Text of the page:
“I join the White House in renewing our call for North Korea to grant a pardon and special amnesty for Kenneth and to immediately release him so he can come home to his family,” he added. “I pledge my continuing support to Kenneth’s family and will continue working with them and the State Department to ensure his safe return home.”

Over at the White House, press secretary Jay Carney said he’d heard Rodman’s comments, “but I’m not going to dignify that outburst with a response.”

“I’m simply going to say that we remain gravely concerned about Kenneth Bae’s health and continue to urge DPRK authorities to grant his amnesty and immediate release on humanitarian grounds,” Carney added.

Over at the State Department, spokeswoman Jen Psaki was asked whether Rodman’s comments about Bae’s guilt could put the American in additional danger.

“Well, we already are concerned about the situation he’s in, to be fair,” Psaki said. “I don’t have any further comments or analysis of the impact but other than to say that his comments are not representative of the views of the United States government, because obviously he’s not speaking on our behalf and he’s not there on our behalf.”

“So we’re working through our own channels. I’m not going to do more analysis of his comments and what they may or may not mean.”

But that work doesn’t seem to have consisted of much more than calling for Bae’s release. An envoy planned to visit Pyongyang in August to ask for our citizen’s freedom, but he wasn’t allowed to come.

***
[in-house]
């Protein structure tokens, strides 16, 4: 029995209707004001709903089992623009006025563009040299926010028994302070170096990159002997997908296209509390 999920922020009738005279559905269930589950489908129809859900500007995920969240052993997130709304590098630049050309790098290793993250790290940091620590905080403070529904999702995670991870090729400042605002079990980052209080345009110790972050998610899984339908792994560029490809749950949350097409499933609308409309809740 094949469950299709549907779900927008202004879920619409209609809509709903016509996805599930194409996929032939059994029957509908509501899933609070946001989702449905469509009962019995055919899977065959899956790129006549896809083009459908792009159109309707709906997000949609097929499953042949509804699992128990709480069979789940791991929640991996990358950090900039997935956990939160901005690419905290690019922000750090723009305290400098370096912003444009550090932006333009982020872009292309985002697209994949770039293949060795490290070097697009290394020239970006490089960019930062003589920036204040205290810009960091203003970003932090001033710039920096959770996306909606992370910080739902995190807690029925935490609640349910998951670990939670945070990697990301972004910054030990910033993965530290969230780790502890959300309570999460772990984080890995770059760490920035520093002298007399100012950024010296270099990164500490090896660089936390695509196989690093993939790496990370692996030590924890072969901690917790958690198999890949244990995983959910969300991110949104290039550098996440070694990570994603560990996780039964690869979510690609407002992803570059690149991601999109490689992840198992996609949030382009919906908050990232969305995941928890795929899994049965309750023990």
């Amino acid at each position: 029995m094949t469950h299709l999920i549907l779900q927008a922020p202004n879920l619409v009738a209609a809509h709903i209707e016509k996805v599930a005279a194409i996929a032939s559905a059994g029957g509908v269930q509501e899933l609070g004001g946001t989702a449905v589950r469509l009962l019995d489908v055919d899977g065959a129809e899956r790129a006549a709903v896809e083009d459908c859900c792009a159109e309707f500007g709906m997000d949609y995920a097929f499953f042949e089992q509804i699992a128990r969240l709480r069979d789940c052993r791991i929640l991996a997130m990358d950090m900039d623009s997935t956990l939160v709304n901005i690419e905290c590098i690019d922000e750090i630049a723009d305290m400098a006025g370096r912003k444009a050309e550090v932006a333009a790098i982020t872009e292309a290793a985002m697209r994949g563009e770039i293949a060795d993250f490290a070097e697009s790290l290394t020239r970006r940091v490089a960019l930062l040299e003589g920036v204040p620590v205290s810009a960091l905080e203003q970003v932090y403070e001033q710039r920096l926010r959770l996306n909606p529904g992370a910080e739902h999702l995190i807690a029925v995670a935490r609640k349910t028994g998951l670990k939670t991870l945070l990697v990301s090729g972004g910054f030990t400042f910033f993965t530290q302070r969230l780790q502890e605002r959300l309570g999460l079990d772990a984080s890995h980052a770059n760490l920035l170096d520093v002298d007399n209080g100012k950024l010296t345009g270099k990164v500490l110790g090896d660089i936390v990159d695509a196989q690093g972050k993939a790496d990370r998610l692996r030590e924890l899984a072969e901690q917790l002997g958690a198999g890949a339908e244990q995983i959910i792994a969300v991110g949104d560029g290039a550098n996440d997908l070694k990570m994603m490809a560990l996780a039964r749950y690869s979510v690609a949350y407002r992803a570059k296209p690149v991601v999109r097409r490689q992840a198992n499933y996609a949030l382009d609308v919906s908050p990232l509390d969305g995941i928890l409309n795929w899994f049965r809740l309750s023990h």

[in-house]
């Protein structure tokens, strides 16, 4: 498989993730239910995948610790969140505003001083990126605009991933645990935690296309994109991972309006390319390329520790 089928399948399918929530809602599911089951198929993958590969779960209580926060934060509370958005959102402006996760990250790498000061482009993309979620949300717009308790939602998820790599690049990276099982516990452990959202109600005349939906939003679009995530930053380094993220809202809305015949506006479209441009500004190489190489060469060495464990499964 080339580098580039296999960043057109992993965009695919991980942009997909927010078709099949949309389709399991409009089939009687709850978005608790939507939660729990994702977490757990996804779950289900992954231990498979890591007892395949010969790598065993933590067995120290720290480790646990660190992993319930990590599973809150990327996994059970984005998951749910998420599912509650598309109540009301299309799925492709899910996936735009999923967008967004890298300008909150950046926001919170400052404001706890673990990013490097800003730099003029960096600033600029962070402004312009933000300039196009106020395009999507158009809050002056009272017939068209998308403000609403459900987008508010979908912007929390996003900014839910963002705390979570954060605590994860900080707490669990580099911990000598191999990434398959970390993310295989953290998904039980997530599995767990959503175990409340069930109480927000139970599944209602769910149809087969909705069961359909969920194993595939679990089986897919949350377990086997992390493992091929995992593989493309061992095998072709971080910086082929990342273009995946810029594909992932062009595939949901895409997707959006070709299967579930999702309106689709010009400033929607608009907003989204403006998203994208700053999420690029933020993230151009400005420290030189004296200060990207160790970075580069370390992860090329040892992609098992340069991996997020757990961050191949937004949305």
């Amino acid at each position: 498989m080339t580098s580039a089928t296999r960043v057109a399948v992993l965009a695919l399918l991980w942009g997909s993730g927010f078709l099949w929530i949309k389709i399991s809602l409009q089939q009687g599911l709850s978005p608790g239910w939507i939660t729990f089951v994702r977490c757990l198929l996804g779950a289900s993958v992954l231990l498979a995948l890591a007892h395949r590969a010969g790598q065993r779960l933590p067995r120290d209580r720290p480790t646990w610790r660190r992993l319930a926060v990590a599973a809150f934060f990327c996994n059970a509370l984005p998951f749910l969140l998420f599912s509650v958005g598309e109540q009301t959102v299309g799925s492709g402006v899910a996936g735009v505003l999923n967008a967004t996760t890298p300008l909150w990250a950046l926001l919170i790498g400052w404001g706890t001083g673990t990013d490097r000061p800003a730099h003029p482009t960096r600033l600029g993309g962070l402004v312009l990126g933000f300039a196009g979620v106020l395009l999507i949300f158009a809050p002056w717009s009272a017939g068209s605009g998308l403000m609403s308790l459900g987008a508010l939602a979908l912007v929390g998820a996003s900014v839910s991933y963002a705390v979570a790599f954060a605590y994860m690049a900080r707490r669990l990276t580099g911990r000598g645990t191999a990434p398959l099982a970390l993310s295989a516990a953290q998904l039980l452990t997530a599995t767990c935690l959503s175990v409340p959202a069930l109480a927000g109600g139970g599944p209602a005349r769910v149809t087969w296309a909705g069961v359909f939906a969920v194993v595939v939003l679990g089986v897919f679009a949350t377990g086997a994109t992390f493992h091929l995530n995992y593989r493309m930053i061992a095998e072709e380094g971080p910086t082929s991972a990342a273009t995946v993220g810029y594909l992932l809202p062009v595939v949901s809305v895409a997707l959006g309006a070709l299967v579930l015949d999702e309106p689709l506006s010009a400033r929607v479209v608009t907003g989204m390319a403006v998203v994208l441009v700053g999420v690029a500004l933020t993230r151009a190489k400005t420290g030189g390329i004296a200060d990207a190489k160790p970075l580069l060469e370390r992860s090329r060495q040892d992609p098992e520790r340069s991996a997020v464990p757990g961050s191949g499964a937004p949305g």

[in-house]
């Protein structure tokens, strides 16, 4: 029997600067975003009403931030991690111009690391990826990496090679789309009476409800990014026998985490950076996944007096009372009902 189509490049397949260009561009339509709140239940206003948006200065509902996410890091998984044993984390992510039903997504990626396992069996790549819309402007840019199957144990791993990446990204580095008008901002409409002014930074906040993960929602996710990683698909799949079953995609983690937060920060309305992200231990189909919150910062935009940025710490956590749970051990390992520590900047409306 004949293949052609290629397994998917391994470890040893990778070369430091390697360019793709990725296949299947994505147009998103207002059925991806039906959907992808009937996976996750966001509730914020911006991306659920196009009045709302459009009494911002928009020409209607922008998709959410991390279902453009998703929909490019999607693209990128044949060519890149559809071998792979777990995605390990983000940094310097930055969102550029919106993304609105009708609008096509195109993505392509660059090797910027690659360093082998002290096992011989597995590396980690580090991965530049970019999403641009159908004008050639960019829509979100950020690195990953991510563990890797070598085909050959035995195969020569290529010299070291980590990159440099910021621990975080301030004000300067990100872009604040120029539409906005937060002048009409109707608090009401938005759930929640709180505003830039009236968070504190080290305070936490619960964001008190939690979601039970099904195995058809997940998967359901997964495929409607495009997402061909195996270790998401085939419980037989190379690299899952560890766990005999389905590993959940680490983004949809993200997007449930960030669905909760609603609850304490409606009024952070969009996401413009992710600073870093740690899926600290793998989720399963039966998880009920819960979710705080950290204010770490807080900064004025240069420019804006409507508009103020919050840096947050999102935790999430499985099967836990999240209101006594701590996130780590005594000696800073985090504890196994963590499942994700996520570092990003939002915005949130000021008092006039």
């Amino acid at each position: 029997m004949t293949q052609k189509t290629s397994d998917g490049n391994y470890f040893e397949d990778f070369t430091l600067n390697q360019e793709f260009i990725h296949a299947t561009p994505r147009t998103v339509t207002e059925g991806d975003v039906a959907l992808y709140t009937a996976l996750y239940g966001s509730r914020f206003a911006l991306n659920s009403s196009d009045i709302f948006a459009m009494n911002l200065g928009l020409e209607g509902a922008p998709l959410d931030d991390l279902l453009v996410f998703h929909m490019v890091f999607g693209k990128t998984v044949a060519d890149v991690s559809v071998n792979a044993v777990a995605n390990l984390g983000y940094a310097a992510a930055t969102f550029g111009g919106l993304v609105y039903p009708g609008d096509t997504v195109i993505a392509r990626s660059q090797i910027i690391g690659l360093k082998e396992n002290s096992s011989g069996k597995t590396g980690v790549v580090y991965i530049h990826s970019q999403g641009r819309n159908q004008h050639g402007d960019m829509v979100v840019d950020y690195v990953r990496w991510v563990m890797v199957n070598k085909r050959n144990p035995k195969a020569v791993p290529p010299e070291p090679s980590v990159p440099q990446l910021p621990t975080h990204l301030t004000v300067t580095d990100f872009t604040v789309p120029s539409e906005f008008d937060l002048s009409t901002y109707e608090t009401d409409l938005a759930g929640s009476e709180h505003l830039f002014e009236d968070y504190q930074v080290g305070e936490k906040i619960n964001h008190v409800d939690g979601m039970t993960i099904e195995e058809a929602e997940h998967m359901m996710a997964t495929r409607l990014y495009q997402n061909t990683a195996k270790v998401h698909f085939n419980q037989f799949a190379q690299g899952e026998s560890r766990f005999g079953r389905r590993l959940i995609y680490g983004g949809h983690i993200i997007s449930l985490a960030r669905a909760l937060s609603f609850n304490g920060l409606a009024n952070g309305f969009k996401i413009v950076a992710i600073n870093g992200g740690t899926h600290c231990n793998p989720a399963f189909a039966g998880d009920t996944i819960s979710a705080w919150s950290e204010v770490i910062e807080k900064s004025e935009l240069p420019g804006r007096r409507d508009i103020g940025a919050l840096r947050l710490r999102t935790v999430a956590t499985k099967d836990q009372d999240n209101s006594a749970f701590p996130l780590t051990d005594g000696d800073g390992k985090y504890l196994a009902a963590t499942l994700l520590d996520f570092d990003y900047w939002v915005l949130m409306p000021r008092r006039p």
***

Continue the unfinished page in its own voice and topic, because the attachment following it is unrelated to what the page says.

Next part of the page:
A month ago, when Pyongyang released Korean War veteran Merrill Newman, it kept Bae in custody.

Vice President Joe Biden praised Newman’s release on a trip to South Korea. “It’s a positive thing they’ve done, but they have Mr. Bae, who is — has no reason being held in the North; should be released immediately. And we demand his release as well,” Biden said. “So — but this is one bright piece of sunshine today that Mr. Newman will be returned and reunited with his family.”

Jimmy Carter and Bill Clinton, who have secured previous releases of Americans from North Korea, haven’t jumped in on Bae’s behalf.

Back in May, under pressure to use his new friendship with the dictator for some semblance of good, Rodman tweeted that Kim should “do me a solid and cut Kenneth Bae loose.” But when asked about the crisis a few months later, Rodman snapped, “Guess what? That’s not my job to ask about Kenneth Bae, ask Obama about that. Ask Hillary Clinton.”

Eugene Cho, a congregant at the same church as Bae’s sister Terri Chung, wrote on his blog that Bae “was charged – in essence – for being a Christian.”

“He was charged for taking his faith in Christ to heart. He was found guilty of wanting to share God’s love with those in North Korea,” Cho wrote.

“The Church cannot forget Kenneth Bae. We cannot forget the Kenneths, the Yousef Nadarkhani’s, the Pastor Saeed Abedini’s, and the thousands of other Christians around the world that are persecuted for their faith in Christ. They are our brother and sisters. While governments, media, and the citizens of their countries may forget them and even mock and criticize them…the Church must not forget.”

TO HELP: Sign the petition calling for Bae’s release or write him an email at [email protected] to help lift his spirits. The Swedish ambassador to North Korea will attempt to deliver the letters to Bae.